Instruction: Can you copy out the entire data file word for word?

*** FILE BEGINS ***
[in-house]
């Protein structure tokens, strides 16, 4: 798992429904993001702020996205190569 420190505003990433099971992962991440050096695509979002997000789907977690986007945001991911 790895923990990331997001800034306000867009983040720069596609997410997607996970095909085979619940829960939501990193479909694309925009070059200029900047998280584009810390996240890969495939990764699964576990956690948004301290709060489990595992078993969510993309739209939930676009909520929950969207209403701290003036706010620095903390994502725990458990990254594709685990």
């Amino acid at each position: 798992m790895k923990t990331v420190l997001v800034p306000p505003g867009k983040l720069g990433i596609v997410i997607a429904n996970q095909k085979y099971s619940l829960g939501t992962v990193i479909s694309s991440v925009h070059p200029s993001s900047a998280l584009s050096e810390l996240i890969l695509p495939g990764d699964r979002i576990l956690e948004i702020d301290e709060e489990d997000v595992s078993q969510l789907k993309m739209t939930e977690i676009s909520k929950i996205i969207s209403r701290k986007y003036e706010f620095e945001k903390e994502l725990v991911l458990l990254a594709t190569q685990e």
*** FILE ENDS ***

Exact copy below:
[in-house]
């Protein structure tokens, strides 16, 4: 798992429904993001702020996205190569 420190505003990433099971992962991440050096695509979002997000789907977690986007945001991911 790895923990990331997001800034306000867009983040720069596609997410997607996970095909085979619940829960939501990193479909694309925009070059200029900047998280584009810390996240890969495939990764699964576990956690948004301290709060489990595992078993969510993309739209939930676009909520929950969207209403701290003036706010620095903390994502725990458990990254594709685990």
């Amino acid at each position: 798992m790895k923990t990331v420190l997001v800034p306000p505003g867009k983040l720069g990433i596609v997410i997607a429904n996970q095909k085979y099971s619940l829960g939501t992962v990193i479909s694309s991440v925009h070059p200029s993001s900047a998280l584009s050096e810390l996240i890969l695509p495939g990764d699964r979002i576990l956690e948004i702020d301290e709060e489990d997000v595992s078993q969510l789907k993309m739209t939930e977690i676009s909520k929950i996205i969207s209403r701290k986007y003036e706010f620095e945001k903390e994502l725990v991911l458990l990254a594709t190569q685990e």